You might need it again some day
When everything old is new again
Singer/songwriter Peter Allen, “Everything Old is New Again”
FORT POLK, La. — After more than 20 years filling an assortment of roles, a Fort Polk staple has made a return. The Bayne-Jones Army Community Hospital’s Combined Troop Medical Clinic officially opened its doors during a ribbon-cutting ceremony May 7.
The CTMC is located in bldg 3504, Georgia Avenue, in the facility known across post as the “Red Roof Inn.”
“More than 20 years ago this building was a troop medical clinic and we’ve now come full circle as we proudly cut the ribbon officially opening Fort Polk’s Combined Troop Medical Clinic,” said Col. David K. Dunning, commander, BJACH.
Dunning, due to relinquish command of BJACH during a change of commander ceremony today, said the clinic would cater to the needs of Fort Polk’s Soldiers.
“Medical assets from the 1st Maneuver Enhancement Brigade, 115th Combat Support Hospital and the 509th Infantry Regiment, plus BJACH Soldiers and civilian counterparts will staff the facility,” Dunning said. “Included are pharmacy, lab, X-ray, physical therapy, behavioral health, sick call and routine medical care all in a one-stop facility.”
The remodeling effort took seven months at a cost of $1.6 million, Dunning said.
“Every BJACH beneficiary — Soldiers, Family members and retirees — will benefit from this clinic,” Dunning said. “With more than 7,200 Soldiers slated to use the new clinic, BJACH’s Patient-Centered Medical Home Clinic should have more appointments available with shorter waiting times at the Outpatient Pharmacy and lab.”
Dunning said the clinic should have another benefit — improved parking at BJACH.
“The only time Soldiers will have to go to BJACH is for a referral to Specialty Care, Behavioral Health, or more intense physical therapy services.”
Brig. Gen. William Hickman, commander, Joint Readiness Training Center and Fort Polk, echoed Dunning’s comments, adding a quip about the amount of time taken to complete the project.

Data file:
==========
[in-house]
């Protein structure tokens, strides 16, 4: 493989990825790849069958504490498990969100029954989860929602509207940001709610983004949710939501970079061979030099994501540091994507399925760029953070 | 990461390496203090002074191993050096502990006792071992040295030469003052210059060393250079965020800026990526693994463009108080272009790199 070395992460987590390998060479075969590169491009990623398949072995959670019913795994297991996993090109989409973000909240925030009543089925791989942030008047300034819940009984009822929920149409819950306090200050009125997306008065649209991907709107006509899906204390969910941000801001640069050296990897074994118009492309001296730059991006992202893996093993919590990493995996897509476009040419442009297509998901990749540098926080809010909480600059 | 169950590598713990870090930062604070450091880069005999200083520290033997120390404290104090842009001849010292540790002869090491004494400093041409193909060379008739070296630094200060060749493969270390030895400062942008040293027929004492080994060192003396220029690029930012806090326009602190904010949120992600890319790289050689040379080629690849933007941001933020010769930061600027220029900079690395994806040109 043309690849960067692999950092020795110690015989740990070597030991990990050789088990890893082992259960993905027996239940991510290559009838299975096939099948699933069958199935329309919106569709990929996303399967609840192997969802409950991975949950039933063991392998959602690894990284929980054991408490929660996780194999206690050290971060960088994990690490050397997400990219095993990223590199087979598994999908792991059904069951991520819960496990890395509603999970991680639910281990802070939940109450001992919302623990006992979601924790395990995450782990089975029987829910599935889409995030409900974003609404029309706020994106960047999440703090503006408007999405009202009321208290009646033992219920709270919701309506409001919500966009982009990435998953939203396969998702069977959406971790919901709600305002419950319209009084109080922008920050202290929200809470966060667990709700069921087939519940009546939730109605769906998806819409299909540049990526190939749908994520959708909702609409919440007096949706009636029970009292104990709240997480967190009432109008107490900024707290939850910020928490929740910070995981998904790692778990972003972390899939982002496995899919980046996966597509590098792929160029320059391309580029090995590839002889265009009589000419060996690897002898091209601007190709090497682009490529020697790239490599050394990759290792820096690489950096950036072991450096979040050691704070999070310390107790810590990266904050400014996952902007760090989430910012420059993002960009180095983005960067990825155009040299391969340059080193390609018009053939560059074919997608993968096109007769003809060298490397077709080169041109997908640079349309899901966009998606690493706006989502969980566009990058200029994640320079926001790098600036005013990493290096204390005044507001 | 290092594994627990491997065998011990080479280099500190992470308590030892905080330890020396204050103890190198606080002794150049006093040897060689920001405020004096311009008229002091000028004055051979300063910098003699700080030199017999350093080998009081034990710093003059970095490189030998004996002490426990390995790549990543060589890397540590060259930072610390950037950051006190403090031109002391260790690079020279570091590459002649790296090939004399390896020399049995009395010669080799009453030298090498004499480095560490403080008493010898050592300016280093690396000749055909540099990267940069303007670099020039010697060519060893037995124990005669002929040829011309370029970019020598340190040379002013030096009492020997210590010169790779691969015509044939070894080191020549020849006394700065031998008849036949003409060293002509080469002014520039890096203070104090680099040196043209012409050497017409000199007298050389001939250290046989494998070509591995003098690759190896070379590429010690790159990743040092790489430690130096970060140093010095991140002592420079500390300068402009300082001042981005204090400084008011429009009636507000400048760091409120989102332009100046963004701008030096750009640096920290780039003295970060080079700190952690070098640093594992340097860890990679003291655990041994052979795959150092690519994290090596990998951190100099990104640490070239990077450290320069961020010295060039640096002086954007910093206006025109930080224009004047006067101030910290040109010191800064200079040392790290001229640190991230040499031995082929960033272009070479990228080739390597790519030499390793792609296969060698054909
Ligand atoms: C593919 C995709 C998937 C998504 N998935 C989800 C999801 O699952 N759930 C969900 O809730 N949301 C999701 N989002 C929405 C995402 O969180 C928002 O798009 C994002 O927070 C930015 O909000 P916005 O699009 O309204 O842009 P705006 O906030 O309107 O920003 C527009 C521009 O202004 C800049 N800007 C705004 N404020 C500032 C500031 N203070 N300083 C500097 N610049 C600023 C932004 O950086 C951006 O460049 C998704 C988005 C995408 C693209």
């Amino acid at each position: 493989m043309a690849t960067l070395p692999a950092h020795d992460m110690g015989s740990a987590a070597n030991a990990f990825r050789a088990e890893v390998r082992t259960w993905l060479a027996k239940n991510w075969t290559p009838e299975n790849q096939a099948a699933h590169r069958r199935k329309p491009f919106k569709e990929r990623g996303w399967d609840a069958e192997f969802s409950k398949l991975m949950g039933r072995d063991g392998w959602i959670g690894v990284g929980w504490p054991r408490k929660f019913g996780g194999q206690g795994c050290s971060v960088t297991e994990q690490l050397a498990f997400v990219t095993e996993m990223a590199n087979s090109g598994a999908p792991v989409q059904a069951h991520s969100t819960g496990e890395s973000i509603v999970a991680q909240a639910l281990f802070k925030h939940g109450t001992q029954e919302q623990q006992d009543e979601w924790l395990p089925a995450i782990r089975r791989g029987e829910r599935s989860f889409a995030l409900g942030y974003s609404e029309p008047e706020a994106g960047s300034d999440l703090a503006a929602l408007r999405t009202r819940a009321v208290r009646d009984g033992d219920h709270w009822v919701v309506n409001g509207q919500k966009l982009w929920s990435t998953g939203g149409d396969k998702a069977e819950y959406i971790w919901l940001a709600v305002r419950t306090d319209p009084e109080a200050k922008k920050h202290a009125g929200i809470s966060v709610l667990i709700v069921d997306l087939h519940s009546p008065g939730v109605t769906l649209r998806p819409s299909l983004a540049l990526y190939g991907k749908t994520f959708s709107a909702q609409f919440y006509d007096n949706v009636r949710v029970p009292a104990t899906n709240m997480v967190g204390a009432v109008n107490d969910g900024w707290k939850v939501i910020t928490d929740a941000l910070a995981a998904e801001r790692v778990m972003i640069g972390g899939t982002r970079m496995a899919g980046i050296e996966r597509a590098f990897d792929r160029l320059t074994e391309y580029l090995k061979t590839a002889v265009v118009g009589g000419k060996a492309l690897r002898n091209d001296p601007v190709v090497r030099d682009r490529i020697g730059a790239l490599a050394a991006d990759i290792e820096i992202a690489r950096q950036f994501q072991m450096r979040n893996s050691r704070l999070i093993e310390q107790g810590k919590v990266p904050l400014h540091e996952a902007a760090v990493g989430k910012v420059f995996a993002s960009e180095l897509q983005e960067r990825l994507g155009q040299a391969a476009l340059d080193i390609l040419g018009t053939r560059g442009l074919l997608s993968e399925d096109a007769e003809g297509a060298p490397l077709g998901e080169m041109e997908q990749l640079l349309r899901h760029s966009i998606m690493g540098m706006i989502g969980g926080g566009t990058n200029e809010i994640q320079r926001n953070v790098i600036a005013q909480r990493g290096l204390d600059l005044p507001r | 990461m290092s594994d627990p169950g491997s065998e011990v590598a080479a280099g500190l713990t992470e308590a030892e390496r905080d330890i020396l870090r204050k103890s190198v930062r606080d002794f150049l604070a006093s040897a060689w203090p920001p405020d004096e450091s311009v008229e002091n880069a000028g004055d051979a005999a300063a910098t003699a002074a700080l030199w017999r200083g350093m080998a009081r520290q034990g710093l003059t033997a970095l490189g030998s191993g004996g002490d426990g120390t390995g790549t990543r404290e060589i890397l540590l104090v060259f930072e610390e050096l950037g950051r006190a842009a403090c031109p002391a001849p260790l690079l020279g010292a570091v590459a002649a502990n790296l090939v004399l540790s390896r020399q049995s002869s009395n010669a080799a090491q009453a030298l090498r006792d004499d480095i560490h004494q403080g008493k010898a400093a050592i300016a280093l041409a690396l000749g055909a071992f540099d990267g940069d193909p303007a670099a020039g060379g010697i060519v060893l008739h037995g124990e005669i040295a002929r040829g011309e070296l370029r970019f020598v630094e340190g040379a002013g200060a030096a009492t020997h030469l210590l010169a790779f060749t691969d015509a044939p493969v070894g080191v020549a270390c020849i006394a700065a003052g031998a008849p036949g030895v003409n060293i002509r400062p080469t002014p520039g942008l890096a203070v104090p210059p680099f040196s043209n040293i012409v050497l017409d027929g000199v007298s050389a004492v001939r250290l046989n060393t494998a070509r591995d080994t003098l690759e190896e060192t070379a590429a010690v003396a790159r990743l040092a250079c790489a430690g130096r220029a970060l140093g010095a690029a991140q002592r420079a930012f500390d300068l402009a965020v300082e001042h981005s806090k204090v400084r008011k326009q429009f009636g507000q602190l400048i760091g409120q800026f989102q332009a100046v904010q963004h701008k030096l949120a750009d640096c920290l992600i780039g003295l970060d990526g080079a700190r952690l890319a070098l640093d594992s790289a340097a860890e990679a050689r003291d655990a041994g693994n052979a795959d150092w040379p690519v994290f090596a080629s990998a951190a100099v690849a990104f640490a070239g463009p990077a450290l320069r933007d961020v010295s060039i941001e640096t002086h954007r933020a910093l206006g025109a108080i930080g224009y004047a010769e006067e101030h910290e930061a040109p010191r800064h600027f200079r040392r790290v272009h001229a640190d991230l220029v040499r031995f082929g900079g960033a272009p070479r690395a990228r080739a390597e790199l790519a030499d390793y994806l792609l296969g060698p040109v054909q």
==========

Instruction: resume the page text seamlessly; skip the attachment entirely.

“I want to commend you on getting this work done in seven months,” Hickman said. “We’re already three months into the track around the golf course and are nowhere near being complete; perhaps I need to get Colonel Shuck (Fort Polk Garrison Commander Col. Roger Shuck) to look into this.”
Hickman went on to say how the clinic would positively affect the daily lives of the entire Fort Polk community.
“This is a big deal, not only for the Soldiers who will use this clinic for most of their medical needs, but also for their Families who will benefit with additional appointments at BJACH and reduced wait time at the pharmacy,” Hickman said.
“Despite current budget constraints, the covenant between the Army and its family remains strong: People are our greatest resource — and their health and well being is a top priority.”
Capt. Devin McFadden, officer in charge of the CMTC, said the clinic would not only be beneficial to Soldiers needing medical care, but also for Soldiers holding medical military occupational specialties.
“The clinic will be manned on a rotational basis by medics from the units across Fort Polk,” McFadden said. “That will give them the opportunity to work not only in a clinical environment, but also to deploy when their units go to the field and work in that environment. In the long run, it brings all of our subordinate commands together to collaborate resources and provide better care for Soldiers.”
Capt. Rene Key, CMTC’s chief nurse, said the new clinic provides better overall care for Fort Polk’s Soldiers.
“Some of the unit aid stations had nice facilities, but some didn’t,” she said. “There were even some that didn’t have running water. This will standardize and provide excellent care for all Soldiers.”
Key said she expects a few growing pains as Soldiers get used to coming to the CMTC for sick call and primary care services.
“We’re going to have to change the culture,” she said. “Aid stations are much different than hospitals or clinics and changing that mindset — that culture — will be key.”
For now, McFadden said all Soldiers on Fort Polk will use the CMTC except for the 162nd Infantry Regiment on North Fort, Soldiers assigned to BJACH and the 4th Brigade Combat Team, 10th Mountain Division.
“We’re still in negotiations with the 4/10, but they’ll be deploying soon, so it will probably be determined after their deployment,” McFadden said. “We just don’t know at this time.”
But for those receiving medical care on Fort Polk, the CMTC should be a winning solution for all.
“Soldiers aren’t going to have to run around as much because most everything they need is under one roof, and congestion should be less at BJACH,” Dunning said. “That makes everyone a winner.”